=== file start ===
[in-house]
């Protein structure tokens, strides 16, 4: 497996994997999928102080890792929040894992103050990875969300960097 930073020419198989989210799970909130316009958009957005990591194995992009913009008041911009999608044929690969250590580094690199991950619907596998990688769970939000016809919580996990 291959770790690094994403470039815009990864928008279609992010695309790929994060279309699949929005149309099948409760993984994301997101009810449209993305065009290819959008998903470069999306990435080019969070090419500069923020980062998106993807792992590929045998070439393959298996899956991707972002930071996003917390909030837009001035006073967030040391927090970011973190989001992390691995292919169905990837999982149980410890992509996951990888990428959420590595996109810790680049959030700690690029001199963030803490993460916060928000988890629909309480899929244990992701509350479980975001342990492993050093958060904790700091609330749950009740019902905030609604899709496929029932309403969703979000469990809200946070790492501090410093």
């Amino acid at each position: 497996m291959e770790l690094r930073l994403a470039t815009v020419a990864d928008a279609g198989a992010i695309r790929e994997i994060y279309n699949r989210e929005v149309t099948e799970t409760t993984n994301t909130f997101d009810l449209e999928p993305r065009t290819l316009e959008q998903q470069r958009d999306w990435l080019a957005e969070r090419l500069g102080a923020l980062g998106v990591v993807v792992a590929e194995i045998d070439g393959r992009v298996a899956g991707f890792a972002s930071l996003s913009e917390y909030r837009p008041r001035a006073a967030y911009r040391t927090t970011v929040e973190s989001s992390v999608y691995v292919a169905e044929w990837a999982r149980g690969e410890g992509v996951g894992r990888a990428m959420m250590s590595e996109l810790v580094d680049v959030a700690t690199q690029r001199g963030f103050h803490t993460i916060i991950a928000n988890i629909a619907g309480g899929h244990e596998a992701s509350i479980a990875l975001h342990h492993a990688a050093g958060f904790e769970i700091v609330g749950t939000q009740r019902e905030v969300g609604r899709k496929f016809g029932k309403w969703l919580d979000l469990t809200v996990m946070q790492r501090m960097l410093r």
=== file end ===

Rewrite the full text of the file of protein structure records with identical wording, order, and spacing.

[in-house]
């Protein structure tokens, strides 16, 4: 497996994997999928102080890792929040894992103050990875969300960097 930073020419198989989210799970909130316009958009957005990591194995992009913009008041911009999608044929690969250590580094690199991950619907596998990688769970939000016809919580996990 291959770790690094994403470039815009990864928008279609992010695309790929994060279309699949929005149309099948409760993984994301997101009810449209993305065009290819959008998903470069999306990435080019969070090419500069923020980062998106993807792992590929045998070439393959298996899956991707972002930071996003917390909030837009001035006073967030040391927090970011973190989001992390691995292919169905990837999982149980410890992509996951990888990428959420590595996109810790680049959030700690690029001199963030803490993460916060928000988890629909309480899929244990992701509350479980975001342990492993050093958060904790700091609330749950009740019902905030609604899709496929029932309403969703979000469990809200946070790492501090410093």
């Amino acid at each position: 497996m291959e770790l690094r930073l994403a470039t815009v020419a990864d928008a279609g198989a992010i695309r790929e994997i994060y279309n699949r989210e929005v149309t099948e799970t409760t993984n994301t909130f997101d009810l449209e999928p993305r065009t290819l316009e959008q998903q470069r958009d999306w990435l080019a957005e969070r090419l500069g102080a923020l980062g998106v990591v993807v792992a590929e194995i045998d070439g393959r992009v298996a899956g991707f890792a972002s930071l996003s913009e917390y909030r837009p008041r001035a006073a967030y911009r040391t927090t970011v929040e973190s989001s992390v999608y691995v292919a169905e044929w990837a999982r149980g690969e410890g992509v996951g894992r990888a990428m959420m250590s590595e996109l810790v580094d680049v959030a700690t690199q690029r001199g963030f103050h803490t993460i916060i991950a928000n988890i629909a619907g309480g899929h244990e596998a992701s509350i479980a990875l975001h342990h492993a990688a050093g958060f904790e769970i700091v609330g749950t939000q009740r019902e905030v969300g609604r899709k496929f016809g029932k309403w969703l919580d979000l469990t809200v996990m946070q790492r501090m960097l410093r």